Would a radical reform of the powers of the Council restore political stability? – Slugger O’Toole


Novelist Edward G. Bulwer Lytton once said: “A reform is a correction of abuses; a revolution is a transfer of power.

Continuing instability in Stormont, extremely long hospital waiting lists and desperation over the state of our local infrastructure should challenge us to decide who is best placed to deliver our public services.

Like a portrayal in a Greek tragedy, we have witnessed the collapse of Stormont, threats to bring down structures and constant dead ends. The protagonists include the NI Protocol, an Irish Language Act, and the RHI scandal, all in a context that at times doesn’t seem out of place in one of Aristotle’s dramas.

Whether we support a united Ireland, whether we cherish the Union or prefer neither of them matters little when families suffer and grief is felt in every community.

We all need solutions that provide both effective and efficient services and improve political stability here in Northern Ireland. It’s true that the political struggles in Stormont have made it more problematic to make tough decisions about utilities, but maybe our councils could do more to help.

Since the creation of the eleven super councils in 2015, they have successfully assumed planning responsibilities, certain functions of economic development and the operation of off-street car parks.

And despite the occasional negative headlines, elected councilors typically come together and agree on the day-to-day issues that impact our local communities.

In Armagh City, Banbridge and Craigavon ​​Borough Council, the most controversial debates tend to revolve around national issues, while most local decisions are approved by councilors.

Should we therefore transfer more powers to our eleven Councils? And you may ask, why on earth should we trade one group of elected politicians for another?

First, giving elected councilors responsibility for potholes and local roads would improve accountability and promote efficiency. It can also solve some of the systemic problems of the planning system, as many of these delays can be linked to the operations and priorities of different departments and statutory bodies.

Delegating more powers, such as full regenerative powers, public libraries, local roads and some public transport responsibilities could boost our struggling city centers. After all, since the pandemic, many of us work, shop, and socialize differently.

So what is going on elsewhere?

In Scotland, local authorities have more extensive powers, including responsibility for local roads, libraries, social and health care in addition to parks and recreation, rubbish bins, cemeteries and planning.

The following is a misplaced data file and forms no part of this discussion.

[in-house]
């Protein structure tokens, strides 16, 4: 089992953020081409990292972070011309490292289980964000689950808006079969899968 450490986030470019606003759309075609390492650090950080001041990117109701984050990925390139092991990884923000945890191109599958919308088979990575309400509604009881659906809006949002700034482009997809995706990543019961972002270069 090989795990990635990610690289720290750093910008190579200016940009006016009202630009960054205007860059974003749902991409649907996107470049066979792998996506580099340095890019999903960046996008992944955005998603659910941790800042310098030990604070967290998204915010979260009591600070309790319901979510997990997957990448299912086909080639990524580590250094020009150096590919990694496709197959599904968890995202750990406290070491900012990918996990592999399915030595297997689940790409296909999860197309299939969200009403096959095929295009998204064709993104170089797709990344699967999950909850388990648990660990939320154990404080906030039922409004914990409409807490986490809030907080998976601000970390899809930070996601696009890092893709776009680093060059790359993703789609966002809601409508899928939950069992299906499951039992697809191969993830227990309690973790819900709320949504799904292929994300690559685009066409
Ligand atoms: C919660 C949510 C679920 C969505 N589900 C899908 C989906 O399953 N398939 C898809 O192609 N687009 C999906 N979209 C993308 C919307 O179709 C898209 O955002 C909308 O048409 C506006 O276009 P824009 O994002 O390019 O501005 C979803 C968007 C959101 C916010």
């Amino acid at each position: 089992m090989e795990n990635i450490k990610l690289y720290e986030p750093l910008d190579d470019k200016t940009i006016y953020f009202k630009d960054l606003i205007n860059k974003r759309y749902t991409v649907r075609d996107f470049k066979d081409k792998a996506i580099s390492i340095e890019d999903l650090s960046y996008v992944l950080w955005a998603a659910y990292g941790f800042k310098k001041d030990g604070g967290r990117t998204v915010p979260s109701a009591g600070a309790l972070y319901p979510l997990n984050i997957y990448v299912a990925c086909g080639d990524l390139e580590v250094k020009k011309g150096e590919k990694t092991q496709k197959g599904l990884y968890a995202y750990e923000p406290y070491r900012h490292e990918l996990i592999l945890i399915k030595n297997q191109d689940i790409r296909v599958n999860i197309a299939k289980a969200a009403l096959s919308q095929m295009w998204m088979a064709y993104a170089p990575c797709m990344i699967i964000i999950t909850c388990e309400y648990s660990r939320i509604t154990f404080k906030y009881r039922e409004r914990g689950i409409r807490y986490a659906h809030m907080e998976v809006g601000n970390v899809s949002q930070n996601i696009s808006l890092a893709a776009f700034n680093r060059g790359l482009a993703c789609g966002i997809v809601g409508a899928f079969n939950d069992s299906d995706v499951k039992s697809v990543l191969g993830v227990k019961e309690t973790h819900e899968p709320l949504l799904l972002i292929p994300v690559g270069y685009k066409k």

Therefore, perhaps our local councils could help provide social care or related services. This could ease some of the pressure on the health ministry and allow it to focus on its core functions of delivering quality health care and reducing wait lists.

In general, there are social and economic reasons for delegating more powers to local authorities. In European countries, like Switzerland, it can be argued that the key to their success is localism, decentralized decision-making and direct democracy.

Their decentralization process is termed “subsidiarity” and defined as anything that can be done at the lower or local political level should not be done at the higher level.

But would Stormont want to give up some of his powers? It would be like asking ‘The Beatles’ to cede the rights to their precious catalog for the first time!

Stormont has already recognized the regional imbalance across Northern Ireland, and this can be seen in the urban and regional agreements that are being dealt with in an attempt to reverse the lack of investment in areas outside Belfast.

If there was a change, it would certainly have to be a gradual process. Stormont would likely need to retain the responsibilities of health services, justice and police, education and national highways, as well as the role of surveillance and law-making.

Finally, local community groups and charities are already providing valuable services through their own fundraising activities and with the help of financial aid grants from local authorities.

As the pandemic emerges, transferring more power from Stormont to councils could also strengthen these groups and empower our local communities and businesses.

Would a dose of radical reform also restore some political stability?

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